Social-emotional learning is a growing need for schools across the United States. However, teachers do not always have the time, resources, and proper training needed to really help students develop sustainable coping skills.
Keep reading to learn about 3-must haves for any social-emotional learning solution that will build a student wellness program that hits goals and truly grabs students’ attention.
It’s hardly a secret: When students feel grounded and supported — mentally, physically, and social-emotionally — they thrive, in school and often, in life.
But here’s the rub:
Many of the programs that schools rely on to teach critical coping skills, like social-emotional learning (SEL), don’t produce positive outcomes for students struggling with a variety of needs. If we’re being honest — and we’ll look at the data in a second — most of them fall woefully short of any kind of meaningful change for students.
And change is desperately needed.
Just this month, a highly anticipated review of U.S. standardized test results suggested that the COVID-19 pandemic reversed nearly two decades of progress in math and reading for K-12 students.
Mentally, kids aren’t just struggling; many of them are in crisis. In 2021, Stateline, the news arm of the Pew Charitable Trusts, reported that the number of cases of mental health struggles, behavioral outbursts, and mild-to-extreme forms of self-harm has been on the rise with some numbers jumping over 31 percent.
“Nearly every child in the country is suffering to some degree from the psychological effects of the pandemic. Suddenly everyone is talking about mental health. Parents, teachers, and students are openly discussing it.”
Sharon Hoover, co-director of the University of Maryland-based National Center for School Mental Health
While the American government has invested money in learning gaps, tutoring, and other necessities for schools nationwide, there’re still discrepancies when it comes to mental and physical well-being.
Student mental health and well-being are a priority in nearly every state with some schools even adopting social-emotional learning curriculums. The money, by all accounts, is there — which is rare. Yet, states and, by extension, local schools aren’t jumping to spend it.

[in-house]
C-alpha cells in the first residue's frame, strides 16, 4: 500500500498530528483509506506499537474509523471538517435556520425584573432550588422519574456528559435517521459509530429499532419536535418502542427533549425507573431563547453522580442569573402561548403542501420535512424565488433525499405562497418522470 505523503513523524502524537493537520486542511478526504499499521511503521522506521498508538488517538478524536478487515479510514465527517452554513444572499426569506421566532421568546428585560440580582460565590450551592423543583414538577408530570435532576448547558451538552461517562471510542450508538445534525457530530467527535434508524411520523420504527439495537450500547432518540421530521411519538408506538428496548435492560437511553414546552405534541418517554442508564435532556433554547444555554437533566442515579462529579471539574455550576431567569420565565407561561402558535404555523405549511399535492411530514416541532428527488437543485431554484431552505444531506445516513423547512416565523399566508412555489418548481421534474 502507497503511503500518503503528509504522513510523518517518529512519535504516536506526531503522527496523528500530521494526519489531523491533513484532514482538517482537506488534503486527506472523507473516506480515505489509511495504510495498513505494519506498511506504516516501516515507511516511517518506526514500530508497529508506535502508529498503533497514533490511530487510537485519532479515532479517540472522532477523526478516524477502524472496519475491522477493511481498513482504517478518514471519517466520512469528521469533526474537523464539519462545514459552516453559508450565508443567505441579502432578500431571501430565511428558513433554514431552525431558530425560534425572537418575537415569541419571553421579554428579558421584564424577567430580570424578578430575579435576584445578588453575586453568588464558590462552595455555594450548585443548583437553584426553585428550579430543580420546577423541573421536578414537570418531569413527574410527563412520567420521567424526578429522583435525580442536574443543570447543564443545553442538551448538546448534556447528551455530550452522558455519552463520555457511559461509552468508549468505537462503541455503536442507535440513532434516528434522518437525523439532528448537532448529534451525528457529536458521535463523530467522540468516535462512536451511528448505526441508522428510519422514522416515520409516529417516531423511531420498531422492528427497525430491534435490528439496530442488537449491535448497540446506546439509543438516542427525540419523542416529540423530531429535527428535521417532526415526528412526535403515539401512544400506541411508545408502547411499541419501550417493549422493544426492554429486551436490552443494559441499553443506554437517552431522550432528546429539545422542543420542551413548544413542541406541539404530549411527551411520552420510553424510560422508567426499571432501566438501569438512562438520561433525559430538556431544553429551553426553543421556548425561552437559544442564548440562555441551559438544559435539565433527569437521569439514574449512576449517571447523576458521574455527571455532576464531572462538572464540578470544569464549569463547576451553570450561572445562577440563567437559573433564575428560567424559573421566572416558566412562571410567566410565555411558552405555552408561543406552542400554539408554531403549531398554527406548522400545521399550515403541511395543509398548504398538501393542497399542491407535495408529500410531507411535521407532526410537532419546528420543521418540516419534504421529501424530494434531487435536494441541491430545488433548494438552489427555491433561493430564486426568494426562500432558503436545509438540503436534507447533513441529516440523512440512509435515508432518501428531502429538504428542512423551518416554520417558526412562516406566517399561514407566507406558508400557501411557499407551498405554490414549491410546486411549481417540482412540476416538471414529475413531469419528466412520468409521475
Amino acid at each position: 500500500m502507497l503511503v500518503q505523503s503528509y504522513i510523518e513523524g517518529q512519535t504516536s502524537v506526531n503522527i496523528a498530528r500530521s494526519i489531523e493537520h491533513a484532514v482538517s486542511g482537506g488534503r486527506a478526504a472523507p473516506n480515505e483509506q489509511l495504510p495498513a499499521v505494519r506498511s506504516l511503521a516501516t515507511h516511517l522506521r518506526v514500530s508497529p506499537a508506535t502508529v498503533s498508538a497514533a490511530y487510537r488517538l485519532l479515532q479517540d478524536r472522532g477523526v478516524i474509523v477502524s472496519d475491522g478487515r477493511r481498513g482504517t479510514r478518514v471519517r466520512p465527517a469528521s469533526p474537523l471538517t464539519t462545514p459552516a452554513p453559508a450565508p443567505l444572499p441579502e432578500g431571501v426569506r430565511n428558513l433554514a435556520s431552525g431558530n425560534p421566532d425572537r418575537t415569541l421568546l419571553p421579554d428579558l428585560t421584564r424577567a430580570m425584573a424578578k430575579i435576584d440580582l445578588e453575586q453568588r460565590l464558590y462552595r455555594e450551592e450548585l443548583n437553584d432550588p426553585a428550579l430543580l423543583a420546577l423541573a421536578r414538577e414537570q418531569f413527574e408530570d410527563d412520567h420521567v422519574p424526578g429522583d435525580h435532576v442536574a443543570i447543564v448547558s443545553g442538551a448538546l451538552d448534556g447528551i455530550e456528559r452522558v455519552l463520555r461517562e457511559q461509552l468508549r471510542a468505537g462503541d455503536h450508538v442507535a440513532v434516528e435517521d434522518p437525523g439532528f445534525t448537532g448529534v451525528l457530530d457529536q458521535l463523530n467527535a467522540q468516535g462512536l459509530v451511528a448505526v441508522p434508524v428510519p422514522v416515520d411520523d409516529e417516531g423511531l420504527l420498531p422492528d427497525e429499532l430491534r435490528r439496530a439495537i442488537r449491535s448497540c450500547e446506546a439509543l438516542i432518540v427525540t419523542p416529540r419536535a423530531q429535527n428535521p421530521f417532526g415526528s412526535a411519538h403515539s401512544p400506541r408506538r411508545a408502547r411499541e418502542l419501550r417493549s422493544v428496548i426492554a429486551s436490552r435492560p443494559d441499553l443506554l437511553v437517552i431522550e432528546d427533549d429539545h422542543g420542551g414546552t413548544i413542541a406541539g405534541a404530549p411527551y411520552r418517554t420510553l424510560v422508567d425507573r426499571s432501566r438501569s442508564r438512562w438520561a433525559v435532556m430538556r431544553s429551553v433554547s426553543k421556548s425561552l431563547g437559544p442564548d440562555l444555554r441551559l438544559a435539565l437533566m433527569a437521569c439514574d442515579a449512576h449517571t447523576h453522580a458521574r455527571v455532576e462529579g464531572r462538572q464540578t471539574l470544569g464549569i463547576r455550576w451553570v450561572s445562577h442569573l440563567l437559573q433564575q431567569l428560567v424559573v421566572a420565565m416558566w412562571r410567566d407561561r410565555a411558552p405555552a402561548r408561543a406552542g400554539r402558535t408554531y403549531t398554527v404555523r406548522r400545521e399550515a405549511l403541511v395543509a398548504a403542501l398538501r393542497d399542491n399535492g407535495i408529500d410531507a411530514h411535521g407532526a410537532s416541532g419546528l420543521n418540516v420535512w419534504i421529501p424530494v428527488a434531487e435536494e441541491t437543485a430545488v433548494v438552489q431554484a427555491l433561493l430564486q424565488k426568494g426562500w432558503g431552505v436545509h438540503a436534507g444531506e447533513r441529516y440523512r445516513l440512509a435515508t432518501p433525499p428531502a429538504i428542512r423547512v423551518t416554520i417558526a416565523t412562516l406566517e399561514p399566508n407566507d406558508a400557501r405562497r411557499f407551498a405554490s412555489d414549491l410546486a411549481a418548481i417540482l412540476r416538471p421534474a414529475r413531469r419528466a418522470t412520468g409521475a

There are all sorts of reasons for this hesitance. Like students, many administrators are returning in person to schools for the first time in months. Staffing shortages make delivering core learning programs, like math and reading, harder than before. In some cases, administrators are afraid they might be criticized for bringing in new solutions or fear they cannot supplement enough training for the staff.
But amid a rush of new and emerging classroom solutions promising gains in student mental health and well-being, it’s becoming increasingly clear that not all K-12 SEL solutions are created equal.
In one recent survey by vaunted education publisher McGraw-Hill, 93 percent of teachers equated social-emotional learning with academic learning in terms of overall importance. Yet just 22 percent said they felt “very prepared” to teach SEL in classrooms.
As someone who dedicates a big chunk of his day to helping EdTech entrepreneurs build and market solutions designed to close gaps in America’s K-12 schools — we see it and hear it all the time: Too many solutions that look good at first blush fail to deliver on the promise of sustainable real-world impact for students.
That’s the bad news.